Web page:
Weakness: A lack of consistency from the passing attack. The bottom line here is that Riley is going to give the ball to that Beaver who can deliver in the passing game on a week-in, week-out basis. A year ago, the quarterback play was a little too sporadic, producing three or more picks in three different games.
Outlook: This is going to get very interesting in August. The Beavers have two viable choices at quarterback, but no obvious one at this stage. Mannion makes the most sense because of the fact that he’s eligible through 2014, is a two-time team captain and looks as if he was handcrafted to play for Riley. However, his mistakes through the air are major concerns that need to be corrected. Vaz is ready to go, and has proven himself in crucial situations. More than anything, Oregon State hopes that it doesn’t have to juggle its quarterbacks the way it was forced to last year.
Rating: 7.5

Running Backs

At this time last year, Oregon State was staring at a messy situation in the backfield. Today, the Beavers believe they house a feature runner, young Storm Woods, to build around. A brief midseason injury was the only thing that kept the 6-0, 197-pound Texas native from rushing for 1,000 yards. He went for a team-high 940 yards and 13 touchdowns on 192 carries, adding 38 catches for 313 yards. Woods has good size, speed and cutback vision, with the potential to bloom into a complete back as early as this season. He also finishes his runs, a characteristic that the coaches, in particular, adore about him.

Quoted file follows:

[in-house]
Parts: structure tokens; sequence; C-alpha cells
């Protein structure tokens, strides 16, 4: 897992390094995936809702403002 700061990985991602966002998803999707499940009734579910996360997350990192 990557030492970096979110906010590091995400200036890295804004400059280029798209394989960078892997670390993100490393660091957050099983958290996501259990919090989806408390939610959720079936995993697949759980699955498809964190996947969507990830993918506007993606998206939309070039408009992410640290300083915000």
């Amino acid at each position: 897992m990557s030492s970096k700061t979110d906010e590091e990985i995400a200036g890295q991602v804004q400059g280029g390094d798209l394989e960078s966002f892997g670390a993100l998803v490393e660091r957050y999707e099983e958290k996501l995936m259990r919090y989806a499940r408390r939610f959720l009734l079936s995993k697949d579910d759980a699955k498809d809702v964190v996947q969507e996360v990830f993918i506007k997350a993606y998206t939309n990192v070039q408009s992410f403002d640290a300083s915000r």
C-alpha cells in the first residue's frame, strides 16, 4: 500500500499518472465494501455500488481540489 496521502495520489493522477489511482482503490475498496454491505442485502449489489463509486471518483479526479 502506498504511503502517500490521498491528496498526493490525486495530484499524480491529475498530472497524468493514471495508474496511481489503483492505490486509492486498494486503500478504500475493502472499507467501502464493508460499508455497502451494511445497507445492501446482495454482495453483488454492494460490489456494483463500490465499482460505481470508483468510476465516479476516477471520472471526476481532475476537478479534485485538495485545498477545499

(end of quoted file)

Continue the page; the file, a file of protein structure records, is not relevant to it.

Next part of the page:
Just behind Woods on the depth chart will be 5-7, 200-pound sophomore Terron Ward who’ll be counted on even more now that Malcolm Agnew has transferred to Southern Illinois. The thick-legged Ward is a very physical runner, a low-to-the-ground smasher who won’t go down with an arm tackle. Last year’s second-leading rusher powered his way to 415 yards and six touchdowns on only 68 carries.